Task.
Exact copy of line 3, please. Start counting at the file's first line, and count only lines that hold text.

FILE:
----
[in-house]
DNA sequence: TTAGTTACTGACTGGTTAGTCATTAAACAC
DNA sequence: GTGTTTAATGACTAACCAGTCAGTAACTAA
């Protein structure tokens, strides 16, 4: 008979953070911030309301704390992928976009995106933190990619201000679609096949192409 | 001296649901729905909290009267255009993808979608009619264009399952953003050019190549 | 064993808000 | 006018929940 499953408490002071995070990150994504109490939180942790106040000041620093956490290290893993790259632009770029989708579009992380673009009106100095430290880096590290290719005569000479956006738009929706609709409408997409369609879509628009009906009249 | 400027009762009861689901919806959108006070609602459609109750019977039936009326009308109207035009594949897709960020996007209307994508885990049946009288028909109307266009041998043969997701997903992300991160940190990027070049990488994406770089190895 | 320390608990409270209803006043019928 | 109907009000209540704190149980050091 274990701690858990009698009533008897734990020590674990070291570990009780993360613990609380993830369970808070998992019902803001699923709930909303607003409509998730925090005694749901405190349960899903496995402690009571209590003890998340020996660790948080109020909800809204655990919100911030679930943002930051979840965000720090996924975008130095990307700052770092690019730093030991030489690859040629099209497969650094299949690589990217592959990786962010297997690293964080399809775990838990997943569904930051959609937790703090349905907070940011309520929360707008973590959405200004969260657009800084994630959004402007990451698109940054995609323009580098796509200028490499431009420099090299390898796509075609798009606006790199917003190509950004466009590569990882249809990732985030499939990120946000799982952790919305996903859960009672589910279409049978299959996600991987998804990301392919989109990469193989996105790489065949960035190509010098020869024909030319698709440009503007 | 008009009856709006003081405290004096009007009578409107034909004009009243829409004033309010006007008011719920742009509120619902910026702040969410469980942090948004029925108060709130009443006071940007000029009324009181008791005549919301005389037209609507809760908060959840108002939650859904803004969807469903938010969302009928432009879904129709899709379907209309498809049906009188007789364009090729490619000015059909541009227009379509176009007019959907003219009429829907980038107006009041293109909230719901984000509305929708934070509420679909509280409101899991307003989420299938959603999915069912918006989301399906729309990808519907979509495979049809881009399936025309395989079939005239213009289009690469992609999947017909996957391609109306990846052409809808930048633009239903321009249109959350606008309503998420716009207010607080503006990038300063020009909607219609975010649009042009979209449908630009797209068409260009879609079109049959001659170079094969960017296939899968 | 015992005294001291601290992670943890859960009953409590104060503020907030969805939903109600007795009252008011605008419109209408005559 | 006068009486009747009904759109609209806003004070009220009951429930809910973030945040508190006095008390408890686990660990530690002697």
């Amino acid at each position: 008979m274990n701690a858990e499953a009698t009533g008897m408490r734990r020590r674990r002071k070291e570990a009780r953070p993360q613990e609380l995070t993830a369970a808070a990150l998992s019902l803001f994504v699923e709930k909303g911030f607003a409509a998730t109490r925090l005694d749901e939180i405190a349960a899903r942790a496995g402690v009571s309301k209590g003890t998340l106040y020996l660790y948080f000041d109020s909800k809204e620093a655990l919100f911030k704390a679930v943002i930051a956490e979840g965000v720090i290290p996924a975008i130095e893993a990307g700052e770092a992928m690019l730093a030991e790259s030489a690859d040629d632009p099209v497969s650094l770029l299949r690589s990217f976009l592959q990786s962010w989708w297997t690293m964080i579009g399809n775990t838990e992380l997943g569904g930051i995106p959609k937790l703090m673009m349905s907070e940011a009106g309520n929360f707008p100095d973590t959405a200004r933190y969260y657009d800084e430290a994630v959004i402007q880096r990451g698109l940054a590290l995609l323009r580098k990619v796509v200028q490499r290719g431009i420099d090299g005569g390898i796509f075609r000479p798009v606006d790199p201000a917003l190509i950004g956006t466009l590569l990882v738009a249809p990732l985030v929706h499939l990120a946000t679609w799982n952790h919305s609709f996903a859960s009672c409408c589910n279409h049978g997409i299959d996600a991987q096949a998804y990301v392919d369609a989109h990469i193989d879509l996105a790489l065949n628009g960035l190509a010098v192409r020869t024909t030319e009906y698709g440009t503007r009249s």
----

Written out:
DNA sequence: GTGTTTAATGACTAACCAGTCAGTAACTAA